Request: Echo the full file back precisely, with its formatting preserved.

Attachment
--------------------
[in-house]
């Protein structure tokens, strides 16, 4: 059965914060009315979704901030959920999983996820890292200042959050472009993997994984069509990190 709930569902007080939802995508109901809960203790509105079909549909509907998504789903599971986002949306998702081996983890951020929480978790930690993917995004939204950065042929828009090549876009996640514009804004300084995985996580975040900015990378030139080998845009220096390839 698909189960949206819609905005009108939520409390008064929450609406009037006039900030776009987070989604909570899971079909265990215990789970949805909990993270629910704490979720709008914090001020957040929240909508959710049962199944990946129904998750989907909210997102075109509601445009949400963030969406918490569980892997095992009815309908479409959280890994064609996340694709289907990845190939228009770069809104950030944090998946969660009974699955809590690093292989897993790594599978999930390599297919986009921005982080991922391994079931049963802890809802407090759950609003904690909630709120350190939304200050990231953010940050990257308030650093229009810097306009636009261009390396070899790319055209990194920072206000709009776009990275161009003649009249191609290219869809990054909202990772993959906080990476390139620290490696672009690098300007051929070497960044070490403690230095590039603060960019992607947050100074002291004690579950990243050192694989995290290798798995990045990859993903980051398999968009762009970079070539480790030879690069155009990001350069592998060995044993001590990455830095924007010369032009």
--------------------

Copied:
[in-house]
């Protein structure tokens, strides 16, 4: 059965914060009315979704901030959920999983996820890292200042959050472009993997994984069509990190 709930569902007080939802995508109901809960203790509105079909549909509907998504789903599971986002949306998702081996983890951020929480978790930690993917995004939204950065042929828009090549876009996640514009804004300084995985996580975040900015990378030139080998845009220096390839 698909189960949206819609905005009108939520409390008064929450609406009037006039900030776009987070989604909570899971079909265990215990789970949805909990993270629910704490979720709008914090001020957040929240909508959710049962199944990946129904998750989907909210997102075109509601445009949400963030969406918490569980892997095992009815309908479409959280890994064609996340694709289907990845190939228009770069809104950030944090998946969660009974699955809590690093292989897993790594599978999930390599297919986009921005982080991922391994079931049963802890809802407090759950609003904690909630709120350190939304200050990231953010940050990257308030650093229009810097306009636009261009390396070899790319055209990194920072206000709009776009990275161009003649009249191609290219869809990054909202990772993959906080990476390139620290490696672009690098300007051929070497960044070490403690230095590039603060960019992607947050100074002291004690579950990243050192694989995290290798798995990045990859993903980051398999968009762009970079070539480790030879690069155009990001350069592998060995044993001590990455830095924007010369032009």